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A Red Hat training course is available for Red Hat Enterprise Linux Configuring Postfix to Use SASL

The Red Hat Enterprise Linux version of Postfix can use the Dovecot or Cyrus SASL implementations for SMTP Authentication (or SMTP AUTH). SMTP Authentication is an extension of the Simple Mail Transfer Protocol. When enabled, SMTP clients are required to authenticate to the SMTP server using an authentication method supported and accepted by both the server and the client. This section describes how to configure Postfix to make use of the Dovecot SASL implementation.
To install the Dovecot POP/IMAP server, and thus make the Dovecot SASL implementation available on your system, issue the following command as the root user:
~]# yum install dovecot
The Postfix SMTP server can communicate with the Dovecot SASL implementation using either a UNIX-domain socket or a TCP socket. The latter method is only needed in case the Postfix and Dovecot applications are running on separate machines. This guide gives preference to the UNIX-domain socket method, which affords better privacy.
In order to instruct Postfix to use the Dovecot SASL implementation, a number of configuration changes need to be performed for both applications. Follow the procedures below to effect these changes.
Setting Up Dovecot
  1. Modify the main Dovecot configuration file, /etc/dovecot/conf.d/10-master.conf, to include the following lines (the default configuration file already includes most of the relevant section, and the lines just need to be uncommented):
    service auth {
      unix_listener /var/spool/postfix/private/auth {
        mode = 0660
        user = postfix
        group = postfix
    The above example assumes the use of UNIX-domain sockets for communication between Postfix and Dovecot. It also assumes default settings of the Postfix SMTP server, which include the mail queue located in the /var/spool/postfix/ directory, and the application running under the postfix user and group. In this way, read and write permissions are limited to the postfix user and group.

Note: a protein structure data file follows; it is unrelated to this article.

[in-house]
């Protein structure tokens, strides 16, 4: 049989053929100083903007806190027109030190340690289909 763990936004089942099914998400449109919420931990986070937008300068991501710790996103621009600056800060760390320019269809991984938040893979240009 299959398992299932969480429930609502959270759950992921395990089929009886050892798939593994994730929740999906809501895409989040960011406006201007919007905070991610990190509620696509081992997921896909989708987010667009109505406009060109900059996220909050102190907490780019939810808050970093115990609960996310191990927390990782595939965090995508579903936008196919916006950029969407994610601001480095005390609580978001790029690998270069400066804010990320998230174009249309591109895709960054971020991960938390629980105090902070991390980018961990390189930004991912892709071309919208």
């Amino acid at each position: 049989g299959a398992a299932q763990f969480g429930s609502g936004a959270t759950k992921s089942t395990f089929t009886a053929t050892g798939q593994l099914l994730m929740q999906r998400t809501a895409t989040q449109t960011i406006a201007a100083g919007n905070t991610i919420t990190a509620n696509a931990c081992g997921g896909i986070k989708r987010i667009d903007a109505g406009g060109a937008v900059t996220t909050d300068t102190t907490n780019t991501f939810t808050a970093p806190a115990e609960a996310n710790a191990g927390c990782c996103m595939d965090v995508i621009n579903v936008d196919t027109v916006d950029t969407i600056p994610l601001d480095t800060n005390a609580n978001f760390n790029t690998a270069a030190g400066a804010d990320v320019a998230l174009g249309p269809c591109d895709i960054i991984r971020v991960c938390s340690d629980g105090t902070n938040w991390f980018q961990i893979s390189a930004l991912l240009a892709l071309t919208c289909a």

Alternatively, you can use the following configuration to set up Dovecot to listen for Postfix authentication requests via TCP:
    service auth {
      inet_listener {
        port = 12345
    In the above example, replace 12345 with the number of the port you want to use.
  2. Edit the /etc/dovecot/conf.d/10-auth.conf configuration file to instruct Dovecot to provide the Postfix SMTP server with the plain and login authentication mechanisms:
    auth_mechanisms = plain login
Setting Up Postfix
In the case of Postfix, only the main configuration file, /etc/postfix/, needs to be modified. Add or edit the following configuration directives:
  1. Enable SMTP Authentication in the Postfix SMTP server:
    smtpd_sasl_auth_enable = yes
  2. Instruct Postfix to use the Dovecot SASL implementation for SMTP Authentication:
    smtpd_sasl_type = dovecot
  3. Provide the authentication path relative to the Postfix queue directory (note that the use of a relative path ensures that the configuration works regardless of whether the Postfix server runs in a chroot or not):
    smtpd_sasl_path = private/auth
    This step assumes that you want to use UNIX-domain sockets for communication between Postfix and Dovecot. To configure Postfix to look for Dovecot on a different machine in case you use TCP sockets for communication, use configuration values similar to the following:
    smtpd_sasl_path = inet:
    In the above example, needs to be substituted by the IP address of the Dovecot machine and 12345 by the port specified in Dovecot's /etc/dovecot/conf.d/10-master.conf configuration file.
  4. Specify SASL mechanisms that the Postfix SMTP server makes available to clients. Note that different mechanisms can be specified for encrypted and unencrypted sessions.
    smtpd_sasl_security_options = noanonymous, noplaintext
    smtpd_sasl_tls_security_options = noanonymous
    The above example specifies that during unencrypted sessions, no anonymous authentication is allowed and no mechanisms that transmit unencrypted usernames or passwords are allowed. For encrypted sessions (using TLS), only non-anonymous authentication mechanisms are allowed.
    See for a list of all supported policies for limiting allowed SASL mechanisms.
Additional Resources
The following online resources provide additional information useful for configuring Postfix SMTP Authentication through SASL.